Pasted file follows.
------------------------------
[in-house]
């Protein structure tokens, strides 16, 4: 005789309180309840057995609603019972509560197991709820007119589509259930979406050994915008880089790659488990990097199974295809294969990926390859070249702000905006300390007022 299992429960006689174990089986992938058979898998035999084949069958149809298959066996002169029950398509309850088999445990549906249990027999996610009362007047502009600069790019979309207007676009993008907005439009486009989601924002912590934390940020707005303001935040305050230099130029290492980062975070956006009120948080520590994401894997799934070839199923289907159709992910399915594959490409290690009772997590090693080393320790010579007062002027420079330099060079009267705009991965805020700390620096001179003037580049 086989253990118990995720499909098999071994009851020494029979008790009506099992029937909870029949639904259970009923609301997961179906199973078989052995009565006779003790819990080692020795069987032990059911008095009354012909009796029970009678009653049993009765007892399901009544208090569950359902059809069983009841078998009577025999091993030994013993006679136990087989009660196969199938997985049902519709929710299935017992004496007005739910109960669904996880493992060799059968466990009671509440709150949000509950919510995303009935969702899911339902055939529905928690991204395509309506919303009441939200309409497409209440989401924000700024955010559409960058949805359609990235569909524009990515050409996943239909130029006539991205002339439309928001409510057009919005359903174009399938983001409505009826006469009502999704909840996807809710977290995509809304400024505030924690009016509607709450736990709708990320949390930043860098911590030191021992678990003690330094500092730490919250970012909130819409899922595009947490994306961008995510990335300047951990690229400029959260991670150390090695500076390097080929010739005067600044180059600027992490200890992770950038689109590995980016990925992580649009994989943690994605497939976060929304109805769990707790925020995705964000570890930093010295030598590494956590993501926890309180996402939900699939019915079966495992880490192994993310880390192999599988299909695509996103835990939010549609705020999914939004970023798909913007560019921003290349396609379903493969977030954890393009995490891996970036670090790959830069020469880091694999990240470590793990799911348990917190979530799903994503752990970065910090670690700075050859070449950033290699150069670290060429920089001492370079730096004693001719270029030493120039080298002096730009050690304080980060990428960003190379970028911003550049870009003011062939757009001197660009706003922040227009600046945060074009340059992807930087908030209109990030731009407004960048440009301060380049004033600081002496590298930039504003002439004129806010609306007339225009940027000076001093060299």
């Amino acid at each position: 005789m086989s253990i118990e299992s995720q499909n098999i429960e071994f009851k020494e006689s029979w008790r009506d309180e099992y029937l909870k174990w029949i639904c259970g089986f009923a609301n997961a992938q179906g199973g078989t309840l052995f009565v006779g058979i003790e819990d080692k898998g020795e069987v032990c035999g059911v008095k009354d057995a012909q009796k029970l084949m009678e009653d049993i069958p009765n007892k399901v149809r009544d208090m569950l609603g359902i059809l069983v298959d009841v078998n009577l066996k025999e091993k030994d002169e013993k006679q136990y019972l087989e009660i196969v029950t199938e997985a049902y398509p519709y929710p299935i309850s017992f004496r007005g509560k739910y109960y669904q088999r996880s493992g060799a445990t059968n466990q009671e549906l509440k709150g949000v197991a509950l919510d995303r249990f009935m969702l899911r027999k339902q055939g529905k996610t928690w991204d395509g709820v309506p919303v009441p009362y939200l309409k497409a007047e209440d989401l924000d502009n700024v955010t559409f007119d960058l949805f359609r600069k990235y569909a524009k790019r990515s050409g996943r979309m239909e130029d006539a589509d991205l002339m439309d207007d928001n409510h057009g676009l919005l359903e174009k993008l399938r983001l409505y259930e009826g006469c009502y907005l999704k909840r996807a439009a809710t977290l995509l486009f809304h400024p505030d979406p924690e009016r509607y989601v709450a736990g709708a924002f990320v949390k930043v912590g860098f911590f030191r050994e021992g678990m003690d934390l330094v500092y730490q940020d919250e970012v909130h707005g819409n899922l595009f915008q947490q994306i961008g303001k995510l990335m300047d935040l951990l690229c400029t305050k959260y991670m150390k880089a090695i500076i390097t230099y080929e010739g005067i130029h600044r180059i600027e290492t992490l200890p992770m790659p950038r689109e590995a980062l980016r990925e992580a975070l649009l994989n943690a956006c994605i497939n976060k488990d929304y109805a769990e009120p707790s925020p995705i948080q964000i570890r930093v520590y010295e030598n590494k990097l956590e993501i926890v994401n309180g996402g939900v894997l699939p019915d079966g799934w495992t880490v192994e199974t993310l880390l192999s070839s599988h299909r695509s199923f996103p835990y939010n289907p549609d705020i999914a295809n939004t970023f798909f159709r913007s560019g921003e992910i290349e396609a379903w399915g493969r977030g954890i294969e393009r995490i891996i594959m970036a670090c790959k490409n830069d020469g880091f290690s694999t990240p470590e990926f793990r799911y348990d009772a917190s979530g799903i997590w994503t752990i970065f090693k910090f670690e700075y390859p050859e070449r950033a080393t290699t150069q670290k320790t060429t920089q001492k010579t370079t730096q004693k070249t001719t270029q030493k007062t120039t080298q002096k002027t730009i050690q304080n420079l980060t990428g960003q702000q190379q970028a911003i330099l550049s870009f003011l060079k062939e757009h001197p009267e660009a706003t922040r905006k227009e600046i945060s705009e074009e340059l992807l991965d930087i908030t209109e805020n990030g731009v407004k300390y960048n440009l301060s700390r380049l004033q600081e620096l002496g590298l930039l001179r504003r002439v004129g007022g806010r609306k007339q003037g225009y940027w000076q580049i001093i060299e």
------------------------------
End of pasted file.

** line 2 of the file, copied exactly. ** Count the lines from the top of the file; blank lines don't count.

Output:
């Protein structure tokens, strides 16, 4: 005789309180309840057995609603019972509560197991709820007119589509259930979406050994915008880089790659488990990097199974295809294969990926390859070249702000905006300390007022 299992429960006689174990089986992938058979898998035999084949069958149809298959066996002169029950398509309850088999445990549906249990027999996610009362007047502009600069790019979309207007676009993008907005439009486009989601924002912590934390940020707005303001935040305050230099130029290492980062975070956006009120948080520590994401894997799934070839199923289907159709992910399915594959490409290690009772997590090693080393320790010579007062002027420079330099060079009267705009991965805020700390620096001179003037580049 086989253990118990995720499909098999071994009851020494029979008790009506099992029937909870029949639904259970009923609301997961179906199973078989052995009565006779003790819990080692020795069987032990059911008095009354012909009796029970009678009653049993009765007892399901009544208090569950359902059809069983009841078998009577025999091993030994013993006679136990087989009660196969199938997985049902519709929710299935017992004496007005739910109960669904996880493992060799059968466990009671509440709150949000509950919510995303009935969702899911339902055939529905928690991204395509309506919303009441939200309409497409209440989401924000700024955010559409960058949805359609990235569909524009990515050409996943239909130029006539991205002339439309928001409510057009919005359903174009399938983001409505009826006469009502999704909840996807809710977290995509809304400024505030924690009016509607709450736990709708990320949390930043860098911590030191021992678990003690330094500092730490919250970012909130819409899922595009947490994306961008995510990335300047951990690229400029959260991670150390090695500076390097080929010739005067600044180059600027992490200890992770950038689109590995980016990925992580649009994989943690994605497939976060929304109805769990707790925020995705964000570890930093010295030598590494956590993501926890309180996402939900699939019915079966495992880490192994993310880390192999599988299909695509996103835990939010549609705020999914939004970023798909913007560019921003290349396609379903493969977030954890393009995490891996970036670090790959830069020469880091694999990240470590793990799911348990917190979530799903994503752990970065910090670690700075050859070449950033290699150069670290060429920089001492370079730096004693001719270029030493120039080298002096730009050690304080980060990428960003190379970028911003550049870009003011062939757009001197660009706003922040227009600046945060074009340059992807930087908030209109990030731009407004960048440009301060380049004033600081002496590298930039504003002439004129806010609306007339225009940027000076001093060299």